Before I ever flew on an airplane, as a kid, I’d ride my bike to plane spot next to Portland International Airport’s runway 28 L. Twenty years later after traveling to Iceland, Manchester UK, and Oslo Norway in 2015, it became a milestone from the days I envisioned doing so on my bike. The solo trip overseas broadened my perspective on the world. Although I’d been to Japan, Mexico, Jamaica, and Canada, the fear I faced was journeying overseas without anyone’s help. And on the many flights after my first takeoff in TWA’s MD-80 aircraft, I’d yearn to relive the moment in trance ascending into the skies over Portland. Not only because it was fun and I like to go fast, but the air up there doesn’t give a shit about problems down here. So I thought…
Photo taken on descent into Keflavic Int’t Airport (Iceland)
November 15, 2015
“I’ll go back to Manhattan…” sings Nora Jones. Her ballad is soothing to the ear at 37,000 feet above sea level—over the Davis Strait to be specific. En route to the northwest regions of Europe on Icelandair’s finest 757-300, I could’ve paid the unnecessary fee for an aisle or window seat, but middle I sat.
To my left an elder lady, and right a middle-aged woman watching Jada Pinkett-Smith display her years of acting in full fruition. While a marathon of Gotham plays behind seat C, my two drops of melatonin puts me into deep rest above seat B. Soon to awaken in this pretty Icelandair bird on its final approach into Keflavik International Airport, I’m coming upon 29 years of age and all I can say is we’re not in a perfect world. Yet. Why? Because in a perfect world I’d be reminiscing the last time I flew overseas, and eager for my journey below.
What was on my mind?
She’s not coming back. Boo-hoo….and heartbreaks don’t always get better over time. The decisions we make in life, we must ‘adult’ with daily.
There were three hours on that flight where I reflected on stupid stuff like that. It was boring, but I was at ease to say the least. Thanks to the melatonin.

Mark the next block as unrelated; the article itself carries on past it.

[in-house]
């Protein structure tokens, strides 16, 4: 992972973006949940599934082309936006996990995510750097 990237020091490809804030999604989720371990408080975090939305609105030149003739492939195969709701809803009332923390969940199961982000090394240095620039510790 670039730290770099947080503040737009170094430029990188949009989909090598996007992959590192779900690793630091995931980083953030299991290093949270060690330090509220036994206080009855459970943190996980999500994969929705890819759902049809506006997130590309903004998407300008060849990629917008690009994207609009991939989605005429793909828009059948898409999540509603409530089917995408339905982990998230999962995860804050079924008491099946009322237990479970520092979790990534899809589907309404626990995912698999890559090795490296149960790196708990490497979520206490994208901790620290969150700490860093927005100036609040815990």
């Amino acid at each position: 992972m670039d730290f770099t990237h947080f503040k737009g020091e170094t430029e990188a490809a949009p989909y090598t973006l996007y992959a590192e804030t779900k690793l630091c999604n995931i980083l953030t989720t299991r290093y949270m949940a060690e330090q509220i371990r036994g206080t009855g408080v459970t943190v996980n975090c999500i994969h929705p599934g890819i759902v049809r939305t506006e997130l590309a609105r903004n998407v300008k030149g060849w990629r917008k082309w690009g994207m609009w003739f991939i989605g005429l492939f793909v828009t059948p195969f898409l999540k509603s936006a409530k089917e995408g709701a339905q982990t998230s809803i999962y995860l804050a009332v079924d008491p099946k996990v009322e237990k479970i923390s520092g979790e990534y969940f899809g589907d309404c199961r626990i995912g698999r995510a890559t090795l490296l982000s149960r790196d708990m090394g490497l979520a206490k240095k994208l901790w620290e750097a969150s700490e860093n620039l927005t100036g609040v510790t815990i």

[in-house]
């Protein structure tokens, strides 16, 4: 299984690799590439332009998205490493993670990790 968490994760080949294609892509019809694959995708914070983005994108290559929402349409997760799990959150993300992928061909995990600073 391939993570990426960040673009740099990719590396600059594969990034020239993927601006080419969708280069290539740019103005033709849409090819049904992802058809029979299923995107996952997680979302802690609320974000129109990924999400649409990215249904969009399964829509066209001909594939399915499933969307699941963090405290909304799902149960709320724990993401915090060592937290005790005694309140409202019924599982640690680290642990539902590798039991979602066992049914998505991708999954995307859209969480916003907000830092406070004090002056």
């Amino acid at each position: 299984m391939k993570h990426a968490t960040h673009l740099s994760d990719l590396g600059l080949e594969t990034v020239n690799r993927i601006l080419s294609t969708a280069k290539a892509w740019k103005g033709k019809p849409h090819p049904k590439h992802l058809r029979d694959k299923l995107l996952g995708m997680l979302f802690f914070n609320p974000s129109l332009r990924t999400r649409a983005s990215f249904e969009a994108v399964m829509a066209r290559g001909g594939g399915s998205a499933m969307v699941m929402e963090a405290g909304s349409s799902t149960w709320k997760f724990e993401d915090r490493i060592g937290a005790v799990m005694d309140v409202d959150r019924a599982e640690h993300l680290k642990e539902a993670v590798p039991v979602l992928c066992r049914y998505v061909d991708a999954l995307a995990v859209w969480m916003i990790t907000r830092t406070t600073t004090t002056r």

My first time flying was in 1996, from PDX to STL on a McDonnell Douglas MD-80 aircraft. On July 17th, 1996, at approximately 1730 PDT, TWA flight 800 explodes and crashes into the Atlantic Ocean near East Moriches, NY. Meanwhile, in Portland Oregon, I’m gearing up for my first flight on a TWA aircraft. As a 9-year-old boy I’m excited, getting ready for a first flight and CNN‘s breaking news segment is flashing the tune of 230 passengers killed in a tragic TWA flight explosion.
TWA at the time was the world’s most recognized inter-continental airline, alongside Pan American World Airways. Despite 71 years of successful operations, TWA went bankrupt in 1992. In 2001, they were bought out by American Airlines.
I like getting sidetracked with history sometimes…
Months leading up to midnight, July 18th 1996, TWA was becoming my bridge to a dream come true. During that summer, I frequently watched movies with a theme of travel, or flight; from North, Radio Flyer, Fly Home With Me, you name it I watched it. Often studying the aircrafts, aeronautical, and aerospace section of my dad’s 1976 World Book Encyclopedia collection, I got a comprehensive understanding of flying, travel, and that Up In The Air type stuff.
Of course that movie comes out years later…
It grew my infatuation with airplanes. So much I even experimented with building an aircraft in our backyard that summer. But it was destroyed by my dad. I got as far as the wings before the ill-advised production was halted. All for the better—I couldn’t imagine where I would’ve found a runway to fly my Honda (lawnmower) engine sponsored aircraft.
Although that creative journey ended, what began at PDX 15 minutes following my first steps into TWA’s MD-80 aircraft, and after tightening my seat-belt every two minutes, the first-captain announcing a moment of silence for the 230 lives lost in flight 800’s crash six hours prior to our take off. I remember being sad, maybe nervous, but naive to flying. Even though I could explain flight at the time, I barely understood the turbulent take off I was about to experience from 28L.